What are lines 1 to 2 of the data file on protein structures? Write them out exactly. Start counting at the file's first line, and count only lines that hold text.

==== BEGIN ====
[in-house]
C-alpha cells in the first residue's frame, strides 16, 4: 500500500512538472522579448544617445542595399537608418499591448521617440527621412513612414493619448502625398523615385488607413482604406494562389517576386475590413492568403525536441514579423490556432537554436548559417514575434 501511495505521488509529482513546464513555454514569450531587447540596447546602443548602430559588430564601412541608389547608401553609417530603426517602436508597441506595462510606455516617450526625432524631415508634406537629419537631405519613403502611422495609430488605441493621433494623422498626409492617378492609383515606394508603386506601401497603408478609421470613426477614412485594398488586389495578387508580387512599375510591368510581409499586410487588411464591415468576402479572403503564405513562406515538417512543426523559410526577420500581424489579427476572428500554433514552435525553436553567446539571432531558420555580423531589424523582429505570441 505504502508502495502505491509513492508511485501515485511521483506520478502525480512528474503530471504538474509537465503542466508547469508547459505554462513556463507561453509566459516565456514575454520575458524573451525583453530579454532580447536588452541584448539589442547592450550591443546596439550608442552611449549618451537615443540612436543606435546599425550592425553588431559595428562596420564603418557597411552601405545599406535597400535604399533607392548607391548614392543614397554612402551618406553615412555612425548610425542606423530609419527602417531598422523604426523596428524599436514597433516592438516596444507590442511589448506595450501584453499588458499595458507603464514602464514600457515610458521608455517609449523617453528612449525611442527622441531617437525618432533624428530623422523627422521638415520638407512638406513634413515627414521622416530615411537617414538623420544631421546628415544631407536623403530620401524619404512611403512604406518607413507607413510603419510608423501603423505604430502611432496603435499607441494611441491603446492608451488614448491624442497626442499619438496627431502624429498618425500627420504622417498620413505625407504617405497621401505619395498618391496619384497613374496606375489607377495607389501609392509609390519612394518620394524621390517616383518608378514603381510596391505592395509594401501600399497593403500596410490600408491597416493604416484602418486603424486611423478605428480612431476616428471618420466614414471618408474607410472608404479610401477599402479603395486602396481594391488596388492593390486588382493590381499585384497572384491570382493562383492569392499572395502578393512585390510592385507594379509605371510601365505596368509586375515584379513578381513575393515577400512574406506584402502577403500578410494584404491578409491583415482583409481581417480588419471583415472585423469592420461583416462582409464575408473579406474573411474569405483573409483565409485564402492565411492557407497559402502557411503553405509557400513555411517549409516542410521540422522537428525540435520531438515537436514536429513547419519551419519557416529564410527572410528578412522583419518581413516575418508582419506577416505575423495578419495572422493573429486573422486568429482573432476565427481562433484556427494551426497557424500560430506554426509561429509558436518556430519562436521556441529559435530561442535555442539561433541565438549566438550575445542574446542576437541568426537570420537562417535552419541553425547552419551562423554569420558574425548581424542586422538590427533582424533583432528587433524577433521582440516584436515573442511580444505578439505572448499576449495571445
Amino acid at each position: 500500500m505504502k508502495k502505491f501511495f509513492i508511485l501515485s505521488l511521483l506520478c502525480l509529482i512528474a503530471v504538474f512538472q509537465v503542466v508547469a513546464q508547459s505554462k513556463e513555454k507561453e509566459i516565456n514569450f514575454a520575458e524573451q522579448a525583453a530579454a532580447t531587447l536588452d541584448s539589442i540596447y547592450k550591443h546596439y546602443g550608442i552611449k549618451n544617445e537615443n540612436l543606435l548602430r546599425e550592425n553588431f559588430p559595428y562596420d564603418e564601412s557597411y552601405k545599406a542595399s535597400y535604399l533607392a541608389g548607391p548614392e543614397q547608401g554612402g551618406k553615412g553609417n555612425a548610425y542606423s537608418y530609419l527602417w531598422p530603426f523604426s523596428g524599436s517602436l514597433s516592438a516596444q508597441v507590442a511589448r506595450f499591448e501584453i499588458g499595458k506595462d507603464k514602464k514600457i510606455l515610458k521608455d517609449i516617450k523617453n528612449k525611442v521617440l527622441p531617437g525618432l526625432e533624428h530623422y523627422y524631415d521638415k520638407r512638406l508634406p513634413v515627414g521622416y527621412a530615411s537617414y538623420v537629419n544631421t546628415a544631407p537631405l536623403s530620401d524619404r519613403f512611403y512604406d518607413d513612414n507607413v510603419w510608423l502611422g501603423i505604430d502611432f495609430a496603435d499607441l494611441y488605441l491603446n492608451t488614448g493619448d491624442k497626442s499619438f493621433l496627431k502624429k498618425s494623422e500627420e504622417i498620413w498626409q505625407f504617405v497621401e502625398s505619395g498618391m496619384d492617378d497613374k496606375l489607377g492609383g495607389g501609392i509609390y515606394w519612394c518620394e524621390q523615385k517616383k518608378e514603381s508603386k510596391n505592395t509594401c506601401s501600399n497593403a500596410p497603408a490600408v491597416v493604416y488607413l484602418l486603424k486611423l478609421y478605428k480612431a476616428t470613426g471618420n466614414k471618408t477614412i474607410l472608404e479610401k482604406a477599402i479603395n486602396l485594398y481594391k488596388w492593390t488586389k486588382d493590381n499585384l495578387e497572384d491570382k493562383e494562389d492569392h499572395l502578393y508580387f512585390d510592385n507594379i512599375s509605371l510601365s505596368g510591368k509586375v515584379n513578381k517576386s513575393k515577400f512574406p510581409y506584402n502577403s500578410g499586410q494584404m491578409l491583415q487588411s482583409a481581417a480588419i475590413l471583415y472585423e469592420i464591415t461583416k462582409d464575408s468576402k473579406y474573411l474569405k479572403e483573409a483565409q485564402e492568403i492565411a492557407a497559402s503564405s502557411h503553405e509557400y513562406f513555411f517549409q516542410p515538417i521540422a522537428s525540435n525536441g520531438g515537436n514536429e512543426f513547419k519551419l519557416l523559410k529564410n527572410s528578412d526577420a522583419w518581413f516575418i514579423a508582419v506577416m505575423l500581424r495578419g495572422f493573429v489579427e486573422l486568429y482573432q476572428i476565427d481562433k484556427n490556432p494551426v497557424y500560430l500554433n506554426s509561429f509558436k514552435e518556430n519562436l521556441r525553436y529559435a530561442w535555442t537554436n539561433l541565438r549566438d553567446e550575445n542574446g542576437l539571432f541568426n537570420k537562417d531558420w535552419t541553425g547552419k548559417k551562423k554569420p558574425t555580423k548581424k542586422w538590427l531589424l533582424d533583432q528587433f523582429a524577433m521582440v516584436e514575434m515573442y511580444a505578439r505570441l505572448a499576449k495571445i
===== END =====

[in-house]
C-alpha cells in the first residue's frame, strides 16, 4: 500500500512538472522579448544617445542595399537608418499591448521617440527621412513612414493619448502625398523615385488607413482604406494562389517576386475590413492568403525536441514579423490556432537554436548559417514575434 501511495505521488509529482513546464513555454514569450531587447540596447546602443548602430559588430564601412541608389547608401553609417530603426517602436508597441506595462510606455516617450526625432524631415508634406537629419537631405519613403502611422495609430488605441493621433494623422498626409492617378492609383515606394508603386506601401497603408478609421470613426477614412485594398488586389495578387508580387512599375510591368510581409499586410487588411464591415468576402479572403503564405513562406515538417512543426523559410526577420500581424489579427476572428500554433514552435525553436553567446539571432531558420555580423531589424523582429505570441 505504502508502495502505491509513492508511485501515485511521483506520478502525480512528474503530471504538474509537465503542466508547469508547459505554462513556463507561453509566459516565456514575454520575458524573451525583453530579454532580447536588452541584448539589442547592450550591443546596439550608442552611449549618451537615443540612436543606435546599425550592425553588431559595428562596420564603418557597411552601405545599406535597400535604399533607392548607391548614392543614397554612402551618406553615412555612425548610425542606423530609419527602417531598422523604426523596428524599436514597433516592438516596444507590442511589448506595450501584453499588458499595458507603464514602464514600457515610458521608455517609449523617453528612449525611442527622441531617437525618432533624428530623422523627422521638415520638407512638406513634413515627414521622416530615411537617414538623420544631421546628415544631407536623403530620401524619404512611403512604406518607413507607413510603419510608423501603423505604430502611432496603435499607441494611441491603446492608451488614448491624442497626442499619438496627431502624429498618425500627420504622417498620413505625407504617405497621401505619395498618391496619384497613374496606375489607377495607389501609392509609390519612394518620394524621390517616383518608378514603381510596391505592395509594401501600399497593403500596410490600408491597416493604416484602418486603424486611423478605428480612431476616428471618420466614414471618408474607410472608404479610401477599402479603395486602396481594391488596388492593390486588382493590381499585384497572384491570382493562383492569392499572395502578393512585390510592385507594379509605371510601365505596368509586375515584379513578381513575393515577400512574406506584402502577403500578410494584404491578409491583415482583409481581417480588419471583415472585423469592420461583416462582409464575408473579406474573411474569405483573409483565409485564402492565411492557407497559402502557411503553405509557400513555411517549409516542410521540422522537428525540435520531438515537436514536429513547419519551419519557416529564410527572410528578412522583419518581413516575418508582419506577416505575423495578419495572422493573429486573422486568429482573432476565427481562433484556427494551426497557424500560430506554426509561429509558436518556430519562436521556441529559435530561442535555442539561433541565438549566438550575445542574446542576437541568426537570420537562417535552419541553425547552419551562423554569420558574425548581424542586422538590427533582424533583432528587433524577433521582440516584436515573442511580444505578439505572448499576449495571445